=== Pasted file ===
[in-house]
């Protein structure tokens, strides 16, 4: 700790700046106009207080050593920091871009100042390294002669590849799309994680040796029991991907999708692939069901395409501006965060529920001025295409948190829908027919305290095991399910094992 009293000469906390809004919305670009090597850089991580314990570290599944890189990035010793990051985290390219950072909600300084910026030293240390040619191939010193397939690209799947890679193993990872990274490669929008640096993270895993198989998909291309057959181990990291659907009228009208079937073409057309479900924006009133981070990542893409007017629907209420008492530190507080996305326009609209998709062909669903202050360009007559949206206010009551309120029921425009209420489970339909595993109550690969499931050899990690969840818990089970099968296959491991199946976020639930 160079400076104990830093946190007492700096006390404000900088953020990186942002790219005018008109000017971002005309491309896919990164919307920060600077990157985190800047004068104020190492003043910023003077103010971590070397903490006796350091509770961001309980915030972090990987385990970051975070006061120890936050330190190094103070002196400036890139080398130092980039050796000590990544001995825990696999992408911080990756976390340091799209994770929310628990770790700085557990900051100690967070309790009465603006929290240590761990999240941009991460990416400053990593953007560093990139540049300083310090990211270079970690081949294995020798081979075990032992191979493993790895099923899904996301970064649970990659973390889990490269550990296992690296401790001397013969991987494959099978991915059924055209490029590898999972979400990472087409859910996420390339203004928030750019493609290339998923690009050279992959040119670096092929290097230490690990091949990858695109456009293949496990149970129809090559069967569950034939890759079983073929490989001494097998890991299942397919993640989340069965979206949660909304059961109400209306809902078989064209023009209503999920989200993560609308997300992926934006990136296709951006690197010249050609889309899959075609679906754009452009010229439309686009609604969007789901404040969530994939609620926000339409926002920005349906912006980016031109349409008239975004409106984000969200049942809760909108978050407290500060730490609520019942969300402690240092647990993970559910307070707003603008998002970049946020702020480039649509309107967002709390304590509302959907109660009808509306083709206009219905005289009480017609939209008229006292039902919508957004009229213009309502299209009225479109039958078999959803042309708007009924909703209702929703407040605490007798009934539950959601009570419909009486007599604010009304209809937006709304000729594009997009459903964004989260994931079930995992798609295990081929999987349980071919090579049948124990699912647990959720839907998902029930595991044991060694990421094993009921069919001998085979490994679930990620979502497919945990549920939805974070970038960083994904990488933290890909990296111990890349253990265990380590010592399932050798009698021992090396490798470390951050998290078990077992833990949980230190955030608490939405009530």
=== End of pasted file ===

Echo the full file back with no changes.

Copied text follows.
[in-house]
């Protein structure tokens, strides 16, 4: 700790700046106009207080050593920091871009100042390294002669590849799309994680040796029991991907999708692939069901395409501006965060529920001025295409948190829908027919305290095991399910094992 009293000469906390809004919305670009090597850089991580314990570290599944890189990035010793990051985290390219950072909600300084910026030293240390040619191939010193397939690209799947890679193993990872990274490669929008640096993270895993198989998909291309057959181990990291659907009228009208079937073409057309479900924006009133981070990542893409007017629907209420008492530190507080996305326009609209998709062909669903202050360009007559949206206010009551309120029921425009209420489970339909595993109550690969499931050899990690969840818990089970099968296959491991199946976020639930 160079400076104990830093946190007492700096006390404000900088953020990186942002790219005018008109000017971002005309491309896919990164919307920060600077990157985190800047004068104020190492003043910023003077103010971590070397903490006796350091509770961001309980915030972090990987385990970051975070006061120890936050330190190094103070002196400036890139080398130092980039050796000590990544001995825990696999992408911080990756976390340091799209994770929310628990770790700085557990900051100690967070309790009465603006929290240590761990999240941009991460990416400053990593953007560093990139540049300083310090990211270079970690081949294995020798081979075990032992191979493993790895099923899904996301970064649970990659973390889990490269550990296992690296401790001397013969991987494959099978991915059924055209490029590898999972979400990472087409859910996420390339203004928030750019493609290339998923690009050279992959040119670096092929290097230490690990091949990858695109456009293949496990149970129809090559069967569950034939890759079983073929490989001494097998890991299942397919993640989340069965979206949660909304059961109400209306809902078989064209023009209503999920989200993560609308997300992926934006990136296709951006690197010249050609889309899959075609679906754009452009010229439309686009609604969007789901404040969530994939609620926000339409926002920005349906912006980016031109349409008239975004409106984000969200049942809760909108978050407290500060730490609520019942969300402690240092647990993970559910307070707003603008998002970049946020702020480039649509309107967002709390304590509302959907109660009808509306083709206009219905005289009480017609939209008229006292039902919508957004009229213009309502299209009225479109039958078999959803042309708007009924909703209702929703407040605490007798009934539950959601009570419909009486007599604010009304209809937006709304000729594009997009459903964004989260994931079930995992798609295990081929999987349980071919090579049948124990699912647990959720839907998902029930595991044991060694990421094993009921069919001998085979490994679930990620979502497919945990549920939805974070970038960083994904990488933290890909990296111990890349253990265990380590010592399932050798009698021992090396490798470390951050998290078990077992833990949980230190955030608490939405009530």